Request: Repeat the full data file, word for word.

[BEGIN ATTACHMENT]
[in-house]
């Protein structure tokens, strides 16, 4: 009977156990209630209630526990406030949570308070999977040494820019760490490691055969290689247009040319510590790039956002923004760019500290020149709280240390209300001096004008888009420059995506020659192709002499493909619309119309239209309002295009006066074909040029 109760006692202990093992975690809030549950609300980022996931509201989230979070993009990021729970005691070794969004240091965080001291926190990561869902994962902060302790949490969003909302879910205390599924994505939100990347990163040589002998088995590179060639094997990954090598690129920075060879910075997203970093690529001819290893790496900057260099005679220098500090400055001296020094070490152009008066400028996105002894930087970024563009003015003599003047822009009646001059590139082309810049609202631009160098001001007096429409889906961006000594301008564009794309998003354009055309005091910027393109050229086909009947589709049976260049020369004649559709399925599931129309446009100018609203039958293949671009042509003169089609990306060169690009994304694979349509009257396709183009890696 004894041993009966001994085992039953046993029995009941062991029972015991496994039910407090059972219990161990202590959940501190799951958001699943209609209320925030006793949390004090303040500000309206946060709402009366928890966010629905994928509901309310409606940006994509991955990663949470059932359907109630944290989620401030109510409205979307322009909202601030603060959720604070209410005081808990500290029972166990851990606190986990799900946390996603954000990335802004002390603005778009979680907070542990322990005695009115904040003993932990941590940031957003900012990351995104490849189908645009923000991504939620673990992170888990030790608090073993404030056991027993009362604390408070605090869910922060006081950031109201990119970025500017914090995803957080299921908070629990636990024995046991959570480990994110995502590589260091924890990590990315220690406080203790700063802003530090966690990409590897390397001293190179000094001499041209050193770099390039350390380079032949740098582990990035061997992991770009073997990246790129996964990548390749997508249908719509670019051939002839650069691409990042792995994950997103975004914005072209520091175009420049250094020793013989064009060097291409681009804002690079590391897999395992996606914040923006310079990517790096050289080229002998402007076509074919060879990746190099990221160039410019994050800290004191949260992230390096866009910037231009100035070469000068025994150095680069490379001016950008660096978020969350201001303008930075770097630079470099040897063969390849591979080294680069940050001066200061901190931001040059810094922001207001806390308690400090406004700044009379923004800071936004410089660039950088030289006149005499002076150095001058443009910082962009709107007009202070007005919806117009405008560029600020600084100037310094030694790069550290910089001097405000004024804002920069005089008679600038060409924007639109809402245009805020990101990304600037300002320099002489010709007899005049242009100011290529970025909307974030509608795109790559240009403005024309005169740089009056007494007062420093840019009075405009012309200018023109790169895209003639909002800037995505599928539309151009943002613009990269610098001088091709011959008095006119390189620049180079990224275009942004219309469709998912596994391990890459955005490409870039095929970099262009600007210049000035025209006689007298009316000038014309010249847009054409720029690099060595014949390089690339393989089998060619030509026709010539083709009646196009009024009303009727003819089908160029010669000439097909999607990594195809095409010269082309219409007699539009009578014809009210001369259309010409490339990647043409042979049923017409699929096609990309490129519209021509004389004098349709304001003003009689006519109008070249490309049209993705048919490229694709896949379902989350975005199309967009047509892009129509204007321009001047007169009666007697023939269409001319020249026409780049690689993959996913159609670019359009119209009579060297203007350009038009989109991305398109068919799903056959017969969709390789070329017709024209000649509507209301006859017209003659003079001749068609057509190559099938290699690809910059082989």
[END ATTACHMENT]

[in-house]
């Protein structure tokens, strides 16, 4: 009977156990209630209630526990406030949570308070999977040494820019760490490691055969290689247009040319510590790039956002923004760019500290020149709280240390209300001096004008888009420059995506020659192709002499493909619309119309239209309002295009006066074909040029 109760006692202990093992975690809030549950609300980022996931509201989230979070993009990021729970005691070794969004240091965080001291926190990561869902994962902060302790949490969003909302879910205390599924994505939100990347990163040589002998088995590179060639094997990954090598690129920075060879910075997203970093690529001819290893790496900057260099005679220098500090400055001296020094070490152009008066400028996105002894930087970024563009003015003599003047822009009646001059590139082309810049609202631009160098001001007096429409889906961006000594301008564009794309998003354009055309005091910027393109050229086909009947589709049976260049020369004649559709399925599931129309446009100018609203039958293949671009042509003169089609990306060169690009994304694979349509009257396709183009890696 004894041993009966001994085992039953046993029995009941062991029972015991496994039910407090059972219990161990202590959940501190799951958001699943209609209320925030006793949390004090303040500000309206946060709402009366928890966010629905994928509901309310409606940006994509991955990663949470059932359907109630944290989620401030109510409205979307322009909202601030603060959720604070209410005081808990500290029972166990851990606190986990799900946390996603954000990335802004002390603005778009979680907070542990322990005695009115904040003993932990941590940031957003900012990351995104490849189908645009923000991504939620673990992170888990030790608090073993404030056991027993009362604390408070605090869910922060006081950031109201990119970025500017914090995803957080299921908070629990636990024995046991959570480990994110995502590589260091924890990590990315220690406080203790700063802003530090966690990409590897390397001293190179000094001499041209050193770099390039350390380079032949740098582990990035061997992991770009073997990246790129996964990548390749997508249908719509670019051939002839650069691409990042792995994950997103975004914005072209520091175009420049250094020793013989064009060097291409681009804002690079590391897999395992996606914040923006310079990517790096050289080229002998402007076509074919060879990746190099990221160039410019994050800290004191949260992230390096866009910037231009100035070469000068025994150095680069490379001016950008660096978020969350201001303008930075770097630079470099040897063969390849591979080294680069940050001066200061901190931001040059810094922001207001806390308690400090406004700044009379923004800071936004410089660039950088030289006149005499002076150095001058443009910082962009709107007009202070007005919806117009405008560029600020600084100037310094030694790069550290910089001097405000004024804002920069005089008679600038060409924007639109809402245009805020990101990304600037300002320099002489010709007899005049242009100011290529970025909307974030509608795109790559240009403005024309005169740089009056007494007062420093840019009075405009012309200018023109790169895209003639909002800037995505599928539309151009943002613009990269610098001088091709011959008095006119390189620049180079990224275009942004219309469709998912596994391990890459955005490409870039095929970099262009600007210049000035025209006689007298009316000038014309010249847009054409720029690099060595014949390089690339393989089998060619030509026709010539083709009646196009009024009303009727003819089908160029010669000439097909999607990594195809095409010269082309219409007699539009009578014809009210001369259309010409490339990647043409042979049923017409699929096609990309490129519209021509004389004098349709304001003003009689006519109008070249490309049209993705048919490229694709896949379902989350975005199309967009047509892009129509204007321009001047007169009666007697023939269409001319020249026409780049690689993959996913159609670019359009119209009579060297203007350009038009989109991305398109068919799903056959017969969709390789070329017709024209000649509507209301006859017209003659003079001749068609057509190559099938290699690809910059082989």